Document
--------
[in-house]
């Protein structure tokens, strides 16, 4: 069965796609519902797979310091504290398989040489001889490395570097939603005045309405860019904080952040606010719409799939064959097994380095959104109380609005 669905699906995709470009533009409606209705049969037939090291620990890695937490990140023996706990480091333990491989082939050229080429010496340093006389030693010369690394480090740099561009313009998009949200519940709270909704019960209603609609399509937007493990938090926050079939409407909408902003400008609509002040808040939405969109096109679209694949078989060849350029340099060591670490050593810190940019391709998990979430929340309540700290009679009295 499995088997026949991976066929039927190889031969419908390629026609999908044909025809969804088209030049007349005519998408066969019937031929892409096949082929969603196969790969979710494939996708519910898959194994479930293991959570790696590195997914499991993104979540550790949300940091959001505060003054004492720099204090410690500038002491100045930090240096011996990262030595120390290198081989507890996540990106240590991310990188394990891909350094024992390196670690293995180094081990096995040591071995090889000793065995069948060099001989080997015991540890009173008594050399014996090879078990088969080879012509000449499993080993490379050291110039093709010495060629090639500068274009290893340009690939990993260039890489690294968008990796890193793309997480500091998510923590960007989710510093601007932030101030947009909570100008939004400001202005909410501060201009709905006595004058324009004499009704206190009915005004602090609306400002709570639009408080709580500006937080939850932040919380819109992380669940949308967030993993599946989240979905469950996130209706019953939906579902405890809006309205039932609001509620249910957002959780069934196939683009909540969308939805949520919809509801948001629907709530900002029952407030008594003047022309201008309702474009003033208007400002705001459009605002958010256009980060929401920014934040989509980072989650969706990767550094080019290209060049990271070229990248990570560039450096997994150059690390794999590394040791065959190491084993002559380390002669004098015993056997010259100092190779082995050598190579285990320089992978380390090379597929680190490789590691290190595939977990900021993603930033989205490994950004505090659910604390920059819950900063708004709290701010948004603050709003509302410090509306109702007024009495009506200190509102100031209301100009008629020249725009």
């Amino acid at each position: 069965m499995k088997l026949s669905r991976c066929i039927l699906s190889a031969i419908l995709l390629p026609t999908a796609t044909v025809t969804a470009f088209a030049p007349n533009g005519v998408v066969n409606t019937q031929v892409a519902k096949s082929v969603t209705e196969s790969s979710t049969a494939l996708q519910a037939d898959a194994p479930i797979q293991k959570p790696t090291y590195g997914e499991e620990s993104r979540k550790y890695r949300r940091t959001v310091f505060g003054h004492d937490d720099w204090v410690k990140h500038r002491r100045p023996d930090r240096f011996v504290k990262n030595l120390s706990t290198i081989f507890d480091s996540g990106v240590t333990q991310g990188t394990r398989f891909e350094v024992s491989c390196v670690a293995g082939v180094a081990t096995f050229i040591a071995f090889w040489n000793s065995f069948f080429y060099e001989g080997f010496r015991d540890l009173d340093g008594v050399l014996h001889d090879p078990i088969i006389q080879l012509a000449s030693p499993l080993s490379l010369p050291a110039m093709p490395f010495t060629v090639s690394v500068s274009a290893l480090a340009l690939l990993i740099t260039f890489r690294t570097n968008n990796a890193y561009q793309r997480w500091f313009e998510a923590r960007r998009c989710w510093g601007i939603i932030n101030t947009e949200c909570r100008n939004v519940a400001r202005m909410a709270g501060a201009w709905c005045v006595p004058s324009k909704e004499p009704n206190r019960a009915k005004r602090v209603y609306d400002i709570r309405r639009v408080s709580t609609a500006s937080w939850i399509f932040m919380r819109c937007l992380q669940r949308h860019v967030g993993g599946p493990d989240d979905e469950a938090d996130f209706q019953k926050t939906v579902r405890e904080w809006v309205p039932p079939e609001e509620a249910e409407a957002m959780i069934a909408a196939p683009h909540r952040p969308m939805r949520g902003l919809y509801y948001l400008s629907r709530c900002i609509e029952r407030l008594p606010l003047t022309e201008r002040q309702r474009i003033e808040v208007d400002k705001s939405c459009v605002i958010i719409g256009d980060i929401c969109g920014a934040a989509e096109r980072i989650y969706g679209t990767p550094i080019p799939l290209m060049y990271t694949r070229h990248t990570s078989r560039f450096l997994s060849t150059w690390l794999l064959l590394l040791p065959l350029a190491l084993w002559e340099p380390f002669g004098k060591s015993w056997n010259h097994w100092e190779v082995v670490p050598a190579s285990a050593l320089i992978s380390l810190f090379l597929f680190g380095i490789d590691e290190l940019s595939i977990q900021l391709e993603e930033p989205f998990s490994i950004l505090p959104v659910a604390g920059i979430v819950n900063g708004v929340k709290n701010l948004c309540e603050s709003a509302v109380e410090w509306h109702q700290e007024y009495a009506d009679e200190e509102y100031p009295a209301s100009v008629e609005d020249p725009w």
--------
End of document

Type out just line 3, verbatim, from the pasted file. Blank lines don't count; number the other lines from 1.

């Amino acid at each position: 069965m499995k088997l026949s669905r991976c066929i039927l699906s190889a031969i419908l995709l390629p026609t999908a796609t044909v025809t969804a470009f088209a030049p007349n533009g005519v998408v066969n409606t019937q031929v892409a519902k096949s082929v969603t209705e196969s790969s979710t049969a494939l996708q519910a037939d898959a194994p479930i797979q293991k959570p790696t090291y590195g997914e499991e620990s993104r979540k550790y890695r949300r940091t959001v310091f505060g003054h004492d937490d720099w204090v410690k990140h500038r002491r100045p023996d930090r240096f011996v504290k990262n030595l120390s706990t290198i081989f507890d480091s996540g990106v240590t333990q991310g990188t394990r398989f891909e350094v024992s491989c390196v670690a293995g082939v180094a081990t096995f050229i040591a071995f090889w040489n000793s065995f069948f080429y060099e001989g080997f010496r015991d540890l009173d340093g008594v050399l014996h001889d090879p078990i088969i006389q080879l012509a000449s030693p499993l080993s490379l010369p050291a110039m093709p490395f010495t060629v090639s690394v500068s274009a290893l480090a340009l690939l990993i740099t260039f890489r690294t570097n968008n990796a890193y561009q793309r997480w500091f313009e998510a923590r960007r998009c989710w510093g601007i939603i932030n101030t947009e949200c909570r100008n939004v519940a400001r202005m909410a709270g501060a201009w709905c005045v006595p004058s324009k909704e004499p009704n206190r019960a009915k005004r602090v209603y609306d400002i709570r309405r639009v408080s709580t609609a500006s937080w939850i399509f932040m919380r819109c937007l992380q669940r949308h860019v967030g993993g599946p493990d989240d979905e469950a938090d996130f209706q019953k926050t939906v579902r405890e904080w809006v309205p039932p079939e609001e509620a249910e409407a957002m959780i069934a909408a196939p683009h909540r952040p969308m939805r949520g902003l919809y509801y948001l400008s629907r709530c900002i609509e029952r407030l008594p606010l003047t022309e201008r002040q309702r474009i003033e808040v208007d400002k705001s939405c459009v605002i958010i719409g256009d980060i929401c969109g920014a934040a989509e096109r980072i989650y969706g679209t990767p550094i080019p799939l290209m060049y990271t694949r070229h990248t990570s078989r560039f450096l997994s060849t150059w690390l794999l064959l590394l040791p065959l350029a190491l084993w002559e340099p380390f002669g004098k060591s015993w056997n010259h097994w100092e190779v082995v670490p050598a190579s285990a050593l320089i992978s380390l810190f090379l597929f680190g380095i490789d590691e290190l940019s595939i977990q900021l391709e993603e930033p989205f998990s490994i950004l505090p959104v659910a604390g920059i979430v819950n900063g708004v929340k709290n701010l948004c309540e603050s709003a509302v109380e410090w509306h109702q700290e007024y009495a009506d009679e200190e509102y100031p009295a209301s100009v008629e609005d020249p725009w």